Over the last week the ever more shrill criticism of international aid found a new target - the practise of giving money directly to some of the poorest and most vulnerable people, otherwise known as cash transfers. The allegation made was that this amounted to setting up UK-funded cashpoints for the poor. However the reality is somewhat different... Giving cash directly to women like Julum and Elphine is not wasteful but it is empowering and effective. We need to be vigilant to always ensure aid money is not being misspent.
This remains a recurrent problem for Europe. We'll undoubtedly see this combination of bad timing, aid fatigue and an empathy gap rear its ugly head the next time disaster strikes in the developing world. The age-old blame game between journalists and readers cannot continue in this vein and Europeans must proactively step outside of the bubble. If not, we risk losing our sense of humanity altogether.
When the hurricane struck, communities banded together to ensure the most vulnerable - children and the elderly - were carried to safety. Once in temporary shelters it was women who mobilised to pool resources and ensure everyone was fed. They also made sure that teenage girls and single women slept away from the men, to ensure their safety.
Our first stop is North America, but not the USA. Instead we head further north into Canada, or Nova Scotia to be more precise. Here you will find Christmas Island, a place where the Post Office does a nice little sideline in postal markings for those people who like their festive letters to have an extra seasonal sprinkling.
With the Formula One season in full flow, you could be forgiven for thinking that my life at the moment is focused on non-stop training, qualifying and racing. It's often difficult to find time for anything else, but earlier this month I was able to visit Haiti with Unicef, the world's leading children's organisation, to make an appeal film for this year's Soccer Aid, which returns for the fifth time on Sunday 8 June.... No child, no matter where they live in the world should go hungry or lose their life because they or their family don't have enough to eat. That's why I'm asking everyone to tune in on June 8 and give what they can.
The world looked on in horror as a massive 7.0 magnitude earthquake struck Haiti on 12 January 2010. More than 200,000 people were killed in the capital alone, along with countless thousands of animals, including beloved pets and vitally important livestock. Just 72 hours later, the WSPA, rushed to aid the animals of the devastated nation...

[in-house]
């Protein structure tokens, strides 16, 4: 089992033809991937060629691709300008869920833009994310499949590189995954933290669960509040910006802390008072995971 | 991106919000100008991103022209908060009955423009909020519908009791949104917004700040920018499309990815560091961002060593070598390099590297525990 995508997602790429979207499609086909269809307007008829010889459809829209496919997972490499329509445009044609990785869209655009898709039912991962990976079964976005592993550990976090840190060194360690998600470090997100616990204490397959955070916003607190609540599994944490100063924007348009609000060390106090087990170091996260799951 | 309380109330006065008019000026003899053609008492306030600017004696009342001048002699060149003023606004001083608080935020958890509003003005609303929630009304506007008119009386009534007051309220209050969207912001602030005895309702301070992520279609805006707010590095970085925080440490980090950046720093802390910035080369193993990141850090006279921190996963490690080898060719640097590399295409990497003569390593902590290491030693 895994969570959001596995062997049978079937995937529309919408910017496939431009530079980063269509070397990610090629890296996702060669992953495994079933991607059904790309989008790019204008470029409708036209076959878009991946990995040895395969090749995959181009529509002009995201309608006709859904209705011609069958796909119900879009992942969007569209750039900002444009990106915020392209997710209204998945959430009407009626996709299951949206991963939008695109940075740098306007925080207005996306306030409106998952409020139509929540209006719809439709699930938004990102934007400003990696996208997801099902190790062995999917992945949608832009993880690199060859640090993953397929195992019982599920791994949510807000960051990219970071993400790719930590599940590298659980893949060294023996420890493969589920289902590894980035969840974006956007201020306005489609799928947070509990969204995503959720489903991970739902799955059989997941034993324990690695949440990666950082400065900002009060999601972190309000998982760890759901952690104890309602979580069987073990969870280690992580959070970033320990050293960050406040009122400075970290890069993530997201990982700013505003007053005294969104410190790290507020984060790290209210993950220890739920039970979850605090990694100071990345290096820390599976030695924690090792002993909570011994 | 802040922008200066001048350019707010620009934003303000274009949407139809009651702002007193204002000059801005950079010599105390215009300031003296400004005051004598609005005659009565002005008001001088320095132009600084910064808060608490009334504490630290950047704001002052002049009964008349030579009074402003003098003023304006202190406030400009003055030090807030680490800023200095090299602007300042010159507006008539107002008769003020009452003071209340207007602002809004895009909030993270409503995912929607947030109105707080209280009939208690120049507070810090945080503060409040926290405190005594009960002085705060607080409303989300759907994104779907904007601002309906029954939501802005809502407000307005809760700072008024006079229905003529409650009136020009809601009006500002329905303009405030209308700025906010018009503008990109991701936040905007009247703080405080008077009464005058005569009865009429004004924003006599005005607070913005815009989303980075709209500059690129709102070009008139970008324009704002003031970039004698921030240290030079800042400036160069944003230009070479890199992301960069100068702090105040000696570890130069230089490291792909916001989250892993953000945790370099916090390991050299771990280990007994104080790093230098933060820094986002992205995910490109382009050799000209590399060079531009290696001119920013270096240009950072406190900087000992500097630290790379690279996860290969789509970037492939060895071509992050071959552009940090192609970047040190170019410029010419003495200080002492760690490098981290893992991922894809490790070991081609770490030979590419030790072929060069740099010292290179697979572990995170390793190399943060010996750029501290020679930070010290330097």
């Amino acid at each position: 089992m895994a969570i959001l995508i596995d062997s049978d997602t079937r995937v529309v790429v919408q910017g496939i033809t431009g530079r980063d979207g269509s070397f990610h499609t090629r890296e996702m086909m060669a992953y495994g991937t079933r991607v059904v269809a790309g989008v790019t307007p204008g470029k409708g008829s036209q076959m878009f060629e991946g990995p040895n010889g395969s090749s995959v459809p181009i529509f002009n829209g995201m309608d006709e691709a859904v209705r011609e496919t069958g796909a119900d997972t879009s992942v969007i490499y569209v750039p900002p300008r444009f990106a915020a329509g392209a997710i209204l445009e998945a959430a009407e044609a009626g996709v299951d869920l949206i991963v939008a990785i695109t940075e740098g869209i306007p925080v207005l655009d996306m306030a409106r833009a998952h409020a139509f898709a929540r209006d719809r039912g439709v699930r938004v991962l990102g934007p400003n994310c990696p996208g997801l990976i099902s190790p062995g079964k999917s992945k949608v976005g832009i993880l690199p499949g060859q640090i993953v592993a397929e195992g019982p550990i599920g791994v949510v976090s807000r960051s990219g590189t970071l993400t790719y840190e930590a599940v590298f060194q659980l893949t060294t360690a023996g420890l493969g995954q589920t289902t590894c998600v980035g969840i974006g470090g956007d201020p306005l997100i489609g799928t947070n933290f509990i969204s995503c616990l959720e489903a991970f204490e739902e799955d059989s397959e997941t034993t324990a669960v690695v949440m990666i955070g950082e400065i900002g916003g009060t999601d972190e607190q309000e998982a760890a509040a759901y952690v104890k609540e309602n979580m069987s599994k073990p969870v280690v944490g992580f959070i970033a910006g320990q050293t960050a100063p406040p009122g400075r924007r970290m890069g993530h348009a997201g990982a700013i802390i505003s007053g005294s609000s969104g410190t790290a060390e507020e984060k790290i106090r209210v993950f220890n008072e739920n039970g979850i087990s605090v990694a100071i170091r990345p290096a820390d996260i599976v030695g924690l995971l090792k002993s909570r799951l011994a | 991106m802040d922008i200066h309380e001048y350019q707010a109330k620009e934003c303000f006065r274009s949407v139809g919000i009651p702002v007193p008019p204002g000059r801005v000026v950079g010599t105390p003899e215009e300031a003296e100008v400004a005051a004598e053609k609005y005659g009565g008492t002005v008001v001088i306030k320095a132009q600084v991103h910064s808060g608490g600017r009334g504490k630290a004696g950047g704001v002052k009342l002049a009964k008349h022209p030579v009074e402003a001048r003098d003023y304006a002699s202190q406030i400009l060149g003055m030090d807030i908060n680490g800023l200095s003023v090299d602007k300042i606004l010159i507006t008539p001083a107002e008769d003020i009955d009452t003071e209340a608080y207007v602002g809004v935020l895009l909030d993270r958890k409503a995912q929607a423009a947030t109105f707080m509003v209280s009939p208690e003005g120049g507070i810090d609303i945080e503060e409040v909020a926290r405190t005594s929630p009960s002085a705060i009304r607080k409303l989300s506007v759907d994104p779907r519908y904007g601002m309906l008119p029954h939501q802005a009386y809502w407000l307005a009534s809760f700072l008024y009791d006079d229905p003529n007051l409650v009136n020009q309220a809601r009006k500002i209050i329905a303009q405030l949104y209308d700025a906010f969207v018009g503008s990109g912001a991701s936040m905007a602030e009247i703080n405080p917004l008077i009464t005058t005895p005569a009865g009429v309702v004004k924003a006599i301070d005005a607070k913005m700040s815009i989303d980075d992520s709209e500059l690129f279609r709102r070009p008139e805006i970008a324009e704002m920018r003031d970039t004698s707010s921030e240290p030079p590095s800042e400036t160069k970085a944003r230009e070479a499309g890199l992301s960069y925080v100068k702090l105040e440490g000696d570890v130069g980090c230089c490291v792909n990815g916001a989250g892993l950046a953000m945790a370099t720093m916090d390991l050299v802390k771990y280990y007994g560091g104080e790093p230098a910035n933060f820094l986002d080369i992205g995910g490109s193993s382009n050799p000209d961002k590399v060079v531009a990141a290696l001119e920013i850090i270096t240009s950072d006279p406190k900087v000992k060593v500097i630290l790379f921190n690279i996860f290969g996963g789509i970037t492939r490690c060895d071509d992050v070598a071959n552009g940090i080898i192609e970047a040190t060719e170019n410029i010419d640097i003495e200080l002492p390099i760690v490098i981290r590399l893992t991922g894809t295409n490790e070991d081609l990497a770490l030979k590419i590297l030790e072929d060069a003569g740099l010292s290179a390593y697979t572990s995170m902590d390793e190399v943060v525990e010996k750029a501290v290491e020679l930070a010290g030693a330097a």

The human trafficking industry - already the most profitable international criminal enterprise after the drugs and arms trades - is posting higher profits than ever. In 2005, UN estimated that it was a $32billion per year industry, based on International Labor Organization estimates that 20.9 million people suffered from forced slavery.
Imagine being born in a country where your parents and grandparents also grew up and then one day being told you are no longer eligible for nationality there. This means you will no longer have access to education, healthcare, a formal job, social security, or even be able to marry or register the births of your children...
The eyes of the world may now be turned elsewhere, but Haiti remains one of the most vulnerable places on earth, battered repeatedly by earthquakes, cyclones, floods, landslides, drought, and epidemics. Hurricanes routinely knock up to 15% from GDP. The total volume of humanitarian aid to Haiti since 2001 exceeds $4billion. The challenge ahead is stark.
As nature gets more ferocious in this changing climatic era, our antidote to an increasing number of disasters has to be DRR which for the experienced Caribbean engineer, Tony Gibbs means that "great hurricanes and earthquakes (can) be experienced as fascinating and awesome events which, nevertheless, do not lead to disasters."